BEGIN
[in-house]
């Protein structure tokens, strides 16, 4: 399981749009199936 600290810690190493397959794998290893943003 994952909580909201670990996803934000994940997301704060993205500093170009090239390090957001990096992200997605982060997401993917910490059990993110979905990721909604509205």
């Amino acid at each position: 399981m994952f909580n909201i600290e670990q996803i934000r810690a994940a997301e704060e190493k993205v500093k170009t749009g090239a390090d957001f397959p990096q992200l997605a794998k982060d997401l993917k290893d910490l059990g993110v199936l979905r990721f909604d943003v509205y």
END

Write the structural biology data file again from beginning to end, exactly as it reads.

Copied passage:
[in-house]
């Protein structure tokens, strides 16, 4: 399981749009199936 600290810690190493397959794998290893943003 994952909580909201670990996803934000994940997301704060993205500093170009090239390090957001990096992200997605982060997401993917910490059990993110979905990721909604509205």
């Amino acid at each position: 399981m994952f909580n909201i600290e670990q996803i934000r810690a994940a997301e704060e190493k993205v500093k170009t749009g090239a390090d957001f397959p990096q992200l997605a794998k982060d997401l993917k290893d910490l059990g993110v199936l979905r990721f909604d943003v509205y």